Centenary World Cruise Day 41: Port Kelang

I’m still not feeling all too great, BUT today we’re in Port Kelang, Malaysia. Our tour today took us to Batu Caves (called that because they’re full of bats), a popular pilgrimage site for the Hindu god Murugan. Today is the end of the Tai Pucam festival, and the place was so packed that our tour bus had to park a couple of blocks away and we all walked.

The caves are natural caves, and there are several shrines inside (and several more outside). To see the inside shrines, you must first climb 272 stairs that take you to the first big cave. Cross that, and you must then climb another set of stairs to get to more shrines inside.

For the festival, the stairs had been painted rainbow colors.

Pilgrims were doing a ritual cleansing that consists of having one’s head shaved and then covered in saffron paste. Everyone wore yellow, and most pilgrims were taking offerings of flowers, fruits, incense, etc. Our guide said that lots of people go there to ask for a spouse or a child, a job or a promotion, etc. And often, people who get the thing they asked for will go every year to show their gratitude.

The thing that struck me was how many of the people going up those stairs were going up them barefoot. The place is overrun with monkeys, pigeons and bats – three species not particularly known for their fastidious bathroom habits. That’s some pretty impressive faith. (“Please, Lord Murugan, cure me of this hookworm…”)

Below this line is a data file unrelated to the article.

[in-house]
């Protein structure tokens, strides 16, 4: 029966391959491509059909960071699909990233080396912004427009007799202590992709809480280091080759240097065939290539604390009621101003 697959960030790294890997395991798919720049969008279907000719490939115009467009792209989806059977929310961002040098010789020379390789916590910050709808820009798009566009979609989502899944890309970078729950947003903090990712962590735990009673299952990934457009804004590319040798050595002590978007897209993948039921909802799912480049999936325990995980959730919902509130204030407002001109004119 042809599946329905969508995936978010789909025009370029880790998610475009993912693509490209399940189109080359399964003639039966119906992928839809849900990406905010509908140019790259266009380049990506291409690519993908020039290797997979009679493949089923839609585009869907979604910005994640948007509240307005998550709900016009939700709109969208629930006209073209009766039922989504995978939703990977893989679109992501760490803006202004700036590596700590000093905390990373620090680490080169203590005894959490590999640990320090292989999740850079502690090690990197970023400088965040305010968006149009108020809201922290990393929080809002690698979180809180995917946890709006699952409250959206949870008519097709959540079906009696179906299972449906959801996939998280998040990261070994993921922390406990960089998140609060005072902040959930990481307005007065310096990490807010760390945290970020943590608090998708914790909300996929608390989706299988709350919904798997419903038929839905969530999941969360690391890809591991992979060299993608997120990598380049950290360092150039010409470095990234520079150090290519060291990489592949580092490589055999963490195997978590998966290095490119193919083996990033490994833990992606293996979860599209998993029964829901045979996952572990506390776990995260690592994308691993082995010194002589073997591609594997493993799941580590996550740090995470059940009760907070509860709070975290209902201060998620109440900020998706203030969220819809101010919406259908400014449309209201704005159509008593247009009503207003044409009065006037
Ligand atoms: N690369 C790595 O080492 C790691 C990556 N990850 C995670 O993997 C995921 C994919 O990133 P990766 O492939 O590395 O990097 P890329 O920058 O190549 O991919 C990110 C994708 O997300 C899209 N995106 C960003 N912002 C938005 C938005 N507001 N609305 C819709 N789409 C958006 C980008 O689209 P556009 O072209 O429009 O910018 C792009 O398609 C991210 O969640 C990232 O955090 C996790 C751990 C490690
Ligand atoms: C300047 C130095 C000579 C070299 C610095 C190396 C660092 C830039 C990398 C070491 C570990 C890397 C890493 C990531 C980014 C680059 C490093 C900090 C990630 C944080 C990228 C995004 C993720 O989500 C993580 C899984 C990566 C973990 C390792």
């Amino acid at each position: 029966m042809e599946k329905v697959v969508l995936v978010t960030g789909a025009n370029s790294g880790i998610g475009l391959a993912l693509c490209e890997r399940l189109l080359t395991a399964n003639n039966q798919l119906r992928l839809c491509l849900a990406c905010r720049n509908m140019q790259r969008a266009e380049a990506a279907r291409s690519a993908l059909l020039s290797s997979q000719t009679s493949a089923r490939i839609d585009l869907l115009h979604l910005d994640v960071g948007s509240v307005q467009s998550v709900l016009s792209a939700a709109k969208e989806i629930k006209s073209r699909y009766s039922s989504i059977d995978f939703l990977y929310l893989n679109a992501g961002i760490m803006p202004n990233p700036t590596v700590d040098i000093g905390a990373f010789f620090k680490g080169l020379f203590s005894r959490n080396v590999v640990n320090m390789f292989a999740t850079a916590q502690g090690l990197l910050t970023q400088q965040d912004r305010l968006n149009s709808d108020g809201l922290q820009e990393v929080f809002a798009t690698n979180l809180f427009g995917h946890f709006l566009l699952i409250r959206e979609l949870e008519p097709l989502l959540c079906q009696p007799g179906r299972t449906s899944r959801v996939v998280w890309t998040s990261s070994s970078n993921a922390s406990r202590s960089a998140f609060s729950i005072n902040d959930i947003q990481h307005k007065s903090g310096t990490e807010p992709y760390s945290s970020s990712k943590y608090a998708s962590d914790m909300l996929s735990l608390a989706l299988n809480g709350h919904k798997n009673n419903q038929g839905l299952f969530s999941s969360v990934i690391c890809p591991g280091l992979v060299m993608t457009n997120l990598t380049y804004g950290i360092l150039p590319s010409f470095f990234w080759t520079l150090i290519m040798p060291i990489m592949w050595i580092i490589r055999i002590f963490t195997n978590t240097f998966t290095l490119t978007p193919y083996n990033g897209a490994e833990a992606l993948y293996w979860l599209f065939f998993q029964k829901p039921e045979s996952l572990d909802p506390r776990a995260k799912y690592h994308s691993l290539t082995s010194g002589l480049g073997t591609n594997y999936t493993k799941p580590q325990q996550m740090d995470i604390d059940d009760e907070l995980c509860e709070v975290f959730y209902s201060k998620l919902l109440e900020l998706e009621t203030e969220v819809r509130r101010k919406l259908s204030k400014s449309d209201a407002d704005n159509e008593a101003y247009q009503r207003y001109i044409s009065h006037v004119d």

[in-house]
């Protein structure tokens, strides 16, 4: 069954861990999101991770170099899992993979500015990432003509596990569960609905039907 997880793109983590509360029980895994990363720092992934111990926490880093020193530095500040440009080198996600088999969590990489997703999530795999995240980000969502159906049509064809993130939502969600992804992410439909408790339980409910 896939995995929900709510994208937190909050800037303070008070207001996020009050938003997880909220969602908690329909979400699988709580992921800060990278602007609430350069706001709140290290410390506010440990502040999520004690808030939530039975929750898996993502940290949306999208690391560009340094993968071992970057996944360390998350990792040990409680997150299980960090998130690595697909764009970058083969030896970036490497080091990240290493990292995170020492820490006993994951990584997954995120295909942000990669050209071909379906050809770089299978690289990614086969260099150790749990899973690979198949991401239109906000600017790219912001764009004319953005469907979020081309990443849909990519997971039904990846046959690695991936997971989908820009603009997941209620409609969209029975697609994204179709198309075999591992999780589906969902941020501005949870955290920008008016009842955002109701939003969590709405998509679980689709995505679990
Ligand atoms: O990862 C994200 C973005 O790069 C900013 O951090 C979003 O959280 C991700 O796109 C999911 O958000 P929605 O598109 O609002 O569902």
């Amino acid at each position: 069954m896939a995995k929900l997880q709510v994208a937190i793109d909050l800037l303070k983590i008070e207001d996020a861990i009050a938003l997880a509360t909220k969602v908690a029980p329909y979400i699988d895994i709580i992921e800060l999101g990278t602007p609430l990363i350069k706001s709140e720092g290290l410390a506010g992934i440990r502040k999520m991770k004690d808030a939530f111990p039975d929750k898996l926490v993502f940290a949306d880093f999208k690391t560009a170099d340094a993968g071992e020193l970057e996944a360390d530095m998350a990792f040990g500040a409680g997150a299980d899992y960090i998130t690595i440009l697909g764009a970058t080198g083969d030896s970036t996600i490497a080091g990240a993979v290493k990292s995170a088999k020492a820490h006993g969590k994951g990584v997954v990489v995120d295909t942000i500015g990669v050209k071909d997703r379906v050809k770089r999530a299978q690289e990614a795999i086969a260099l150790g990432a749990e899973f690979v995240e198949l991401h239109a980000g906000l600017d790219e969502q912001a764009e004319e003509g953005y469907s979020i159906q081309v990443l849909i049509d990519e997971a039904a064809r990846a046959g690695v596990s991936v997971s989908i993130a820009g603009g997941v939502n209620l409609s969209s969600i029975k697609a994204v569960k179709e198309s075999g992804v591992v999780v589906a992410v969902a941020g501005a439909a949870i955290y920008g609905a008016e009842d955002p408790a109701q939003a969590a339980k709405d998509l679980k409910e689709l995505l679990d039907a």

After the caves, we went to the Royal Selangor pewter factory, a super-famous pewter factory started by a Chinese immigrant in 1885 and still run by the family. We got to see the pewter-making process, which was pretty cool. Even cooler was getting to make our own pewter bowls. We were each given a disc of pewter about 9” in diameter, a block of wood with circular depressions in each side, a metal hammer, a wooden mallet, and a set of letter stamps. First, we stamped our names onto our discs. Next, we used the mallets to hammer our discs into bowls, first using the shallow side of the wooden block, then the deeper side. I now have the world’s tiniest, cutest fruit bowl, which is currently holding 4 very tiny plums and an equally tiny peach in an unstable pyramid.

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